February 8, 2010

How India and China Approach Separatism

While the Chinese government prefers development over human rights (like freedom of religion and speech), the Indian government, while guaranteeing these rights, neglects development.

Since their inception, the republics of India and China have faced problems of separatism. Indian Naxalite movements and the recent riots and uprisings in Xinjiang and Tibet highlight the need for respective governments to tackle the issue seriously.

The Indian Prime Minister Manmohan Singh has called the Naxal movement 'The biggest internal security threat to the country'. Armed Naxals are active in at least a third of India's districts. It is estimated that some 6000 people have died already as a result of the Naxal insurgency. Apparently, there are some 20,000 armed cadre Naxalites, apart from 50,000 regular cadres working in various mass organizations - with millions of sympathizers.

February 2, 2010

Akmal Shaikh, Britain’s Double Standards, and Lessons for India

 The execution of a Britain in China for Drug Smuggling raises some interesting questions

Recently the news was atwitter with the execution in China of Akmal Shaikh, a "mentally ill" Briton. He was caught at Urumqi airport carrying 4 kilograms of heroin into China. His family (surprise surprise!) said that he was mentally ill. And then human rights groups, that are always more than ready to jump in on denouncing China, picked it up.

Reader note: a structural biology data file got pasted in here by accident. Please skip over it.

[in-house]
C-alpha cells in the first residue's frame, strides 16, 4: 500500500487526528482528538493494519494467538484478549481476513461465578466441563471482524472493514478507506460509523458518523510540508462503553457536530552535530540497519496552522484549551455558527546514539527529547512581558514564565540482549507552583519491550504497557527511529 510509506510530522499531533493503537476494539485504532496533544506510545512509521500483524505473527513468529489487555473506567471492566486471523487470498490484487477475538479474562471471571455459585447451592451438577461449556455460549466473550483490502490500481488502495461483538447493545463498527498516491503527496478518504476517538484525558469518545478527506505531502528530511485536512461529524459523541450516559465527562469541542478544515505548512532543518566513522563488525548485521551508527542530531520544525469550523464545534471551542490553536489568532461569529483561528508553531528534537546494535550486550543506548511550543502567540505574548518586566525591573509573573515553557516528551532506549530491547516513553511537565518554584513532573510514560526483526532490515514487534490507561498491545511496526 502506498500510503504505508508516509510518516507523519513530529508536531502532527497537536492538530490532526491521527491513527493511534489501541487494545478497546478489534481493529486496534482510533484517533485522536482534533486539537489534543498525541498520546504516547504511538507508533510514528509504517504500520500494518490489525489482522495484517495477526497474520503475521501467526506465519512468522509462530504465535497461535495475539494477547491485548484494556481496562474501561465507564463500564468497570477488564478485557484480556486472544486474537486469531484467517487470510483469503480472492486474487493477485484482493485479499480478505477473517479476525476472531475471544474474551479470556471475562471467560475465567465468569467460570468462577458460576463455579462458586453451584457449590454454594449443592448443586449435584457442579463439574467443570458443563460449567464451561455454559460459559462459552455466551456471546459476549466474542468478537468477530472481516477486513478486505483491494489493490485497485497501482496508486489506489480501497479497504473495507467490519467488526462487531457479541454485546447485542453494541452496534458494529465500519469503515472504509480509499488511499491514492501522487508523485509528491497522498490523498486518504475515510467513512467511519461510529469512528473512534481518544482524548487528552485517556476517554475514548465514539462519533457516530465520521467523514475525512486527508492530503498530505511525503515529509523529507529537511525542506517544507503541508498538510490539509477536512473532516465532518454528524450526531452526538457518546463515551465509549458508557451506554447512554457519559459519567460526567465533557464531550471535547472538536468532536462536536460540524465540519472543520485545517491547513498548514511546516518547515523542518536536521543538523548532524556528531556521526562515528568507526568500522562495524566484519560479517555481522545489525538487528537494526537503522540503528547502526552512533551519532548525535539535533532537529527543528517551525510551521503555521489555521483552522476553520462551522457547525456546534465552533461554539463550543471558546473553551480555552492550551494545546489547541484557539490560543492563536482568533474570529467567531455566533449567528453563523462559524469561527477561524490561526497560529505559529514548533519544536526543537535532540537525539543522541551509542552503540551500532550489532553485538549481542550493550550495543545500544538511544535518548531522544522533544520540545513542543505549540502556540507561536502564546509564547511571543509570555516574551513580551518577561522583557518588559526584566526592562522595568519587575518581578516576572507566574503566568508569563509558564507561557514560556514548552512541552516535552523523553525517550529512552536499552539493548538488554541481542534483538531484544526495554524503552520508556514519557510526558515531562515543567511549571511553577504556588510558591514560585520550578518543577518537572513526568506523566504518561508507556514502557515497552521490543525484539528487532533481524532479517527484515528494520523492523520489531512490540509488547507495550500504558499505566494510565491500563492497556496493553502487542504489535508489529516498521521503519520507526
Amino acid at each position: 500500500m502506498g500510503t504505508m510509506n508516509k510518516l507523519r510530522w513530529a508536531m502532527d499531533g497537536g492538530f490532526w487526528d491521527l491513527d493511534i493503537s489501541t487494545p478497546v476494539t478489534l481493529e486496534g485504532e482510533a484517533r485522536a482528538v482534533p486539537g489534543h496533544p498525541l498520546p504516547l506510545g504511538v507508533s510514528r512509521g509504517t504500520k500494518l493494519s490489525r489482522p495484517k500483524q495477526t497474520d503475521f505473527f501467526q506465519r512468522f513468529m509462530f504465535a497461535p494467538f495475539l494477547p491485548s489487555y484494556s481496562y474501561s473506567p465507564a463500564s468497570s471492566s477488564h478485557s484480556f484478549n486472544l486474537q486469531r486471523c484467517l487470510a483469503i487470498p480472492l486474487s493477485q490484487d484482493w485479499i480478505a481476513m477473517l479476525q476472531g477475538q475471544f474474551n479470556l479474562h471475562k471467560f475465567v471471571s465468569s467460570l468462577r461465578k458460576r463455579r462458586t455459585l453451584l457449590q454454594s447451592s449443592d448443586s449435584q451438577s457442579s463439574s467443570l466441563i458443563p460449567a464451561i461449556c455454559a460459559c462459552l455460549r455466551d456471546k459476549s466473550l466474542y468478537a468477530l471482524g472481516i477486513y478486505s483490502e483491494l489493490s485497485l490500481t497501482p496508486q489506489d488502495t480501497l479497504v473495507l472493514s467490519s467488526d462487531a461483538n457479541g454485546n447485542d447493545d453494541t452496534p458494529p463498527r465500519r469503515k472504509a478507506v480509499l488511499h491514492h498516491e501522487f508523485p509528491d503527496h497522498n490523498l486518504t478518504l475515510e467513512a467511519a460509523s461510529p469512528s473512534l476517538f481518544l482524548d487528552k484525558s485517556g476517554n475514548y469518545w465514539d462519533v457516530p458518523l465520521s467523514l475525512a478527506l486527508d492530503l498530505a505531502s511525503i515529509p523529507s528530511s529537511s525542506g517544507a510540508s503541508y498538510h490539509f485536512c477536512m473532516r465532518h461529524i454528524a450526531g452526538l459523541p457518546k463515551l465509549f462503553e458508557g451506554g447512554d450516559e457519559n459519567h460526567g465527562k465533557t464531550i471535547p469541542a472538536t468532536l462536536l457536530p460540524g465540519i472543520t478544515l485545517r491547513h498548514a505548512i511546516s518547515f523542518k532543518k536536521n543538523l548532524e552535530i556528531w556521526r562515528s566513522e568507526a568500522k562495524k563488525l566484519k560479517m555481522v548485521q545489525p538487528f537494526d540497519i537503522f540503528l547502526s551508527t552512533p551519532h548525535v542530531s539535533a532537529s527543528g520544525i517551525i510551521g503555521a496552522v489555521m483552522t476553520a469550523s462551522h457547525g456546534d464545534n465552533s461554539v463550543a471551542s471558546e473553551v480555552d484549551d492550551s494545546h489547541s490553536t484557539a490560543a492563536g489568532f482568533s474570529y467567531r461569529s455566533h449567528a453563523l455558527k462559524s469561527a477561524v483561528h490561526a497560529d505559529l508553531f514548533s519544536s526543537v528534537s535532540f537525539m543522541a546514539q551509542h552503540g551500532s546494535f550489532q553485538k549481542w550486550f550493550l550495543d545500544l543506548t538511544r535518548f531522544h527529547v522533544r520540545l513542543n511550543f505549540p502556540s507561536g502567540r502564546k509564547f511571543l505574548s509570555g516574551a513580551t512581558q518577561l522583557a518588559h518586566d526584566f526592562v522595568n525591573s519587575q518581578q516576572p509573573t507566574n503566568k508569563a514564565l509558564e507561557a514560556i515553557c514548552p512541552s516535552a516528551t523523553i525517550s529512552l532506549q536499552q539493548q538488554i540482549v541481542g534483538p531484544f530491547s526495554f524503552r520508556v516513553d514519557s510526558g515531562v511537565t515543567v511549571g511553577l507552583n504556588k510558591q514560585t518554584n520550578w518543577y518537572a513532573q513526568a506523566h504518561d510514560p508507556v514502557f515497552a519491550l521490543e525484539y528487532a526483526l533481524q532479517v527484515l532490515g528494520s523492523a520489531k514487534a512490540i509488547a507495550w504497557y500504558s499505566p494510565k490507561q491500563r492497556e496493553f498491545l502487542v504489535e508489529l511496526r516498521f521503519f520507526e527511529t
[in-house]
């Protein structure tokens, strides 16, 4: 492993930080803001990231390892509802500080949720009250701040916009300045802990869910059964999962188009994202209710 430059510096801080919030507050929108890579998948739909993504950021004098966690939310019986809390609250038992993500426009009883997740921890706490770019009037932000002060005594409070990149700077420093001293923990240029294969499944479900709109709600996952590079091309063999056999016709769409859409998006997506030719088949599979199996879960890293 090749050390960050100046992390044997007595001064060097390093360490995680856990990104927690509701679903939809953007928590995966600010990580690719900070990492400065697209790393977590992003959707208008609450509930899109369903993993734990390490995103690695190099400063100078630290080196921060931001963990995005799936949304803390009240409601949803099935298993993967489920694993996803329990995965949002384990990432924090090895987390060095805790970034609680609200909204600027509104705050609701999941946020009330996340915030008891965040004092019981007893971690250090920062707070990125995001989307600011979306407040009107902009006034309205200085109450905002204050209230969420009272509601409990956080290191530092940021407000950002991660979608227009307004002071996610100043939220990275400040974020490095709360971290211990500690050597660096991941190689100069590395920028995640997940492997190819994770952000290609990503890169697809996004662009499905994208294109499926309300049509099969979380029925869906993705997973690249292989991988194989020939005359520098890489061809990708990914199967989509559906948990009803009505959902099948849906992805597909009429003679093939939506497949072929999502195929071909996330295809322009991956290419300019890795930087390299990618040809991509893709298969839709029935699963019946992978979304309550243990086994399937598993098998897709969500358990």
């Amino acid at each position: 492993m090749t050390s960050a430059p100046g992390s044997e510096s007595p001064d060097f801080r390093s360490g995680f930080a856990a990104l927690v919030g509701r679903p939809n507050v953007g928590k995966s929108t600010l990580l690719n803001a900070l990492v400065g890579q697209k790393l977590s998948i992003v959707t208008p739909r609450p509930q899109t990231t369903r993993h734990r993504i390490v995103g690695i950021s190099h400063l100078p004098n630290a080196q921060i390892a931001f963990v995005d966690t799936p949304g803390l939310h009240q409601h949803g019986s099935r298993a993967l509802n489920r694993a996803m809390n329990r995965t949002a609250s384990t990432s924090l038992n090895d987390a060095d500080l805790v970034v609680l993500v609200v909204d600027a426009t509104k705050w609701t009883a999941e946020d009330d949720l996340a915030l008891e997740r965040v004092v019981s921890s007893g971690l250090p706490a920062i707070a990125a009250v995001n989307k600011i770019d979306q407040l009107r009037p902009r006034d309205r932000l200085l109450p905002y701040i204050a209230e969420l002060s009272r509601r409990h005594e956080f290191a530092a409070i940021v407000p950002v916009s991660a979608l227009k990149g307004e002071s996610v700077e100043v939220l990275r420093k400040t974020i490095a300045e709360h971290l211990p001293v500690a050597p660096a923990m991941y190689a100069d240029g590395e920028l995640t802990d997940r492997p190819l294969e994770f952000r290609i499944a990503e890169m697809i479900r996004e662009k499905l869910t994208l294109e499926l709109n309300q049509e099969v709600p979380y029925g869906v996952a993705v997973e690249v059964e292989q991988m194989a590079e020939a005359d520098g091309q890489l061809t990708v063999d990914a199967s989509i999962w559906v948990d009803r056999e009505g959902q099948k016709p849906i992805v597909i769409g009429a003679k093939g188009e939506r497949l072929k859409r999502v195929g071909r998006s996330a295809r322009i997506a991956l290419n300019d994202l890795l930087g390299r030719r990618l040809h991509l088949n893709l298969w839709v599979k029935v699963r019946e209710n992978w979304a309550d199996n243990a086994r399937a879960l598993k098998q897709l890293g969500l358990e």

Much has been written about this story, with some citing it as yet another example of China's "increased confidence" and "muscle flexing"; and the more paranoid even saying that "the Chinese government didn’t need to know" that he was mentally ill, and only used Akmal Shaikh as a scapegoat to "keep the memory of those outrages (the Opium Wars) afresh". That particular article even goes on to say that it arrested four more drug smugglers "to show that it had no regrets"! Since China has sentenced one drug smuggler to death, the author thought it should stop arresting others.